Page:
Incidents of foul play can now trigger an 18th man to be activated by NRL clubs after the Australian Rugby League Commission on Tuesday approved revised criteria around an extra substitution.
After consultation with clubs and players the ARLC has signed off on changes to their controversial original proposal for an 18th man for three failed head injury assessments only.
Scrapped is the notion of the development player, which raised concerns about the effectiveness of having an 18th player on the bench for extreme circumstances in the first place.
The new rule approved for use from round five will allow clubs to select an 18th man one hour prior to kick-off from their 21-man squad named at the start of the week.
That extra substitution can only be activated once three players suffer a concussion, or a player suffers a game-ending injury as a result of foul play in which the offender is sent off or sin-binned.
The introduction of an extra substitution for foul play follows calls from players and coaches and stops clubs being disadvantaged in games due to illegal behaviour. ARLC chairman Peter V’landys said the commission will be flexible with the changes and adapt them if need be.
“Player wellbeing is a priority for the commission and this additional safety net ensures players continue to be protected,’” he said.
“Our clubs are outstanding in the way they detect and monitor head injuries and the activation of an 18th player in rare cases of three failed HIAs during a game will ensure continued strict compliance throughout a match.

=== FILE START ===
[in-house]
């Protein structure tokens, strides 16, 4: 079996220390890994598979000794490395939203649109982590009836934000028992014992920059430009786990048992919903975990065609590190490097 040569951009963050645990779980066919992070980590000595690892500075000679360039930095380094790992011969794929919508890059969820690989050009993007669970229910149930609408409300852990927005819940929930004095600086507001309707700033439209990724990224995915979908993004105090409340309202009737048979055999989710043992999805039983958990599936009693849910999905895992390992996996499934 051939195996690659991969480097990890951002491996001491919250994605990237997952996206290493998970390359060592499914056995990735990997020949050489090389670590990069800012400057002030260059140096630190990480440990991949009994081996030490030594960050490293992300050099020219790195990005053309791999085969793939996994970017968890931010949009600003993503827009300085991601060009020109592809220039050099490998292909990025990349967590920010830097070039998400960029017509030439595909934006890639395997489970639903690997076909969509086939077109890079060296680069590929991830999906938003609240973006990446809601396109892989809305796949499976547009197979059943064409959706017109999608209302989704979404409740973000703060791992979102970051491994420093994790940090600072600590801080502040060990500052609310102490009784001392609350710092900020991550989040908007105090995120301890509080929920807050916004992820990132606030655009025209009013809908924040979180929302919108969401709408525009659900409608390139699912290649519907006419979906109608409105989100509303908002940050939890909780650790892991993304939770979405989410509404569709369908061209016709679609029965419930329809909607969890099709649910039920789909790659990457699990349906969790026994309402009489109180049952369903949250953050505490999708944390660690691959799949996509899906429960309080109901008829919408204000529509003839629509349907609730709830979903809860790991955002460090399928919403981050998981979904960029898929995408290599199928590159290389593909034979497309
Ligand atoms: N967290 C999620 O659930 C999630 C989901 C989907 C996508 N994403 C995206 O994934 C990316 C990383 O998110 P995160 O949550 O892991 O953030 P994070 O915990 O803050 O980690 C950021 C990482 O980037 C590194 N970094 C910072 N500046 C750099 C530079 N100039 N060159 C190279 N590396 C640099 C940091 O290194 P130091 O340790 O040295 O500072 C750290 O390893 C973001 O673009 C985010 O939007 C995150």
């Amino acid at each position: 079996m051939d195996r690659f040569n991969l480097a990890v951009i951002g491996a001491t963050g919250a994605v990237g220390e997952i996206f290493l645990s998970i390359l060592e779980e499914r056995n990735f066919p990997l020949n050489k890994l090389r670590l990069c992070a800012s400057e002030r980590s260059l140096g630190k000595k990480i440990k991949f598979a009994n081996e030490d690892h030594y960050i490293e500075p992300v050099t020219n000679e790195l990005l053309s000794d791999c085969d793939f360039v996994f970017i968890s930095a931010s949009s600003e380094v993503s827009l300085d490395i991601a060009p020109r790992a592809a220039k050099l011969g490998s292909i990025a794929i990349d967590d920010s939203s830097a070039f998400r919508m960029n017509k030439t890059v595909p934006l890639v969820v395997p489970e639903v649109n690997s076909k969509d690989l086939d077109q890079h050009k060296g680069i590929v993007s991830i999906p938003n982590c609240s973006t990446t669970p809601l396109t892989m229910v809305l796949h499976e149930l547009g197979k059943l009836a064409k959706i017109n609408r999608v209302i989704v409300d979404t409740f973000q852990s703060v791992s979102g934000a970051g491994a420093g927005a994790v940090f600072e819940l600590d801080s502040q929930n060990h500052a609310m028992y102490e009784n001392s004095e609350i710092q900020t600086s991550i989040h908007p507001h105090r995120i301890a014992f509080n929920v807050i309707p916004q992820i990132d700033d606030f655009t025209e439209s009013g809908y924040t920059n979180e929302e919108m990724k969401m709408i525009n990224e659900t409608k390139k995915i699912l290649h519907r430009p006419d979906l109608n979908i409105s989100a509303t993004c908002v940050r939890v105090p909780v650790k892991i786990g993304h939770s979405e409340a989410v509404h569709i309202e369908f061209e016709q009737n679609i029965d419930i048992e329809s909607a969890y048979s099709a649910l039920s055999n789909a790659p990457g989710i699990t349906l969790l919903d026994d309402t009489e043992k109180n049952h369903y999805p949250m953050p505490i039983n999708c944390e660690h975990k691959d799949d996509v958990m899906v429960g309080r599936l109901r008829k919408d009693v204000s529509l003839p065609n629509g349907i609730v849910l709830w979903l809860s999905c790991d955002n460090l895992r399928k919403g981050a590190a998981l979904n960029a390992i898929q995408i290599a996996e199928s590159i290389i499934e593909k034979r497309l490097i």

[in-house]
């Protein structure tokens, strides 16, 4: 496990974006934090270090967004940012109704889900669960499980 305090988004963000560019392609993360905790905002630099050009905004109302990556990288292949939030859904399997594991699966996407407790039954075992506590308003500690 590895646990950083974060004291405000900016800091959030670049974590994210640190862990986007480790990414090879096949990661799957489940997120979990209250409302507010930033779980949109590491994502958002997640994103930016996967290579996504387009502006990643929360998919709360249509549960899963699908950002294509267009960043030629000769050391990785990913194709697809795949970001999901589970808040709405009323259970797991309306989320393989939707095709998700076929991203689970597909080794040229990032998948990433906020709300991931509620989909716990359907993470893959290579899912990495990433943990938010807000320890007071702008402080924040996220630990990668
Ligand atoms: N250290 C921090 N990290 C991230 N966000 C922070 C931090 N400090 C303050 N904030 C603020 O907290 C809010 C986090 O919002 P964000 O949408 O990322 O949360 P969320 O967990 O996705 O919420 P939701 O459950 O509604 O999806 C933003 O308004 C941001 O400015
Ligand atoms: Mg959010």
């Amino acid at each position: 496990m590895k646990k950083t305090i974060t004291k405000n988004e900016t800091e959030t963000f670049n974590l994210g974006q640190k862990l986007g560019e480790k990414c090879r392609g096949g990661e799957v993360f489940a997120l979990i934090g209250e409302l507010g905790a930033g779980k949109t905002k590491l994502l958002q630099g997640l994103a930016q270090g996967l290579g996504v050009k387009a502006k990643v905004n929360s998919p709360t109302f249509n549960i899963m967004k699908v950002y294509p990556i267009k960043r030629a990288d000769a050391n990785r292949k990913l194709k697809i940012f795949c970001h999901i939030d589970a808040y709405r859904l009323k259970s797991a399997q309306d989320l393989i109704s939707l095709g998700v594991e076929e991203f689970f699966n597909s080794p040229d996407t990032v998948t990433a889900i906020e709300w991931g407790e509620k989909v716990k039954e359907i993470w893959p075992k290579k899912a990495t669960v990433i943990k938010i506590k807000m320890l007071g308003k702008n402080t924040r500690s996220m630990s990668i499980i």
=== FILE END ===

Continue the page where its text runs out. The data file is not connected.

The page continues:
“We’ve also approved an 18th player to be activated when a player suffers a match ending injury because of foul play where the perpetrator is sin-binned or sent off. “Why should a team be disadvantaged by an act of serious foul play?
“This was a strong message from all clubs and fans and the commission has listened to that feedback.
“We’ve also listened to clubs and players about the criteria of the 18th player used and will allow the club to select any of its registered players which will enable the most effective team combination on game day.”
The changes follow wide-spread criticism that the original proposal was too soft and reactionary after three Cronulla players failed HIAs in their loss to Parramatta in round three.
It was just the second incident in the NRL’s history in which three players from the one team were lost to concussion during a game. However, it raised concerns for player welfare and the ongoing quality of matches given the tightening guidelines around concussion protocols in the sport.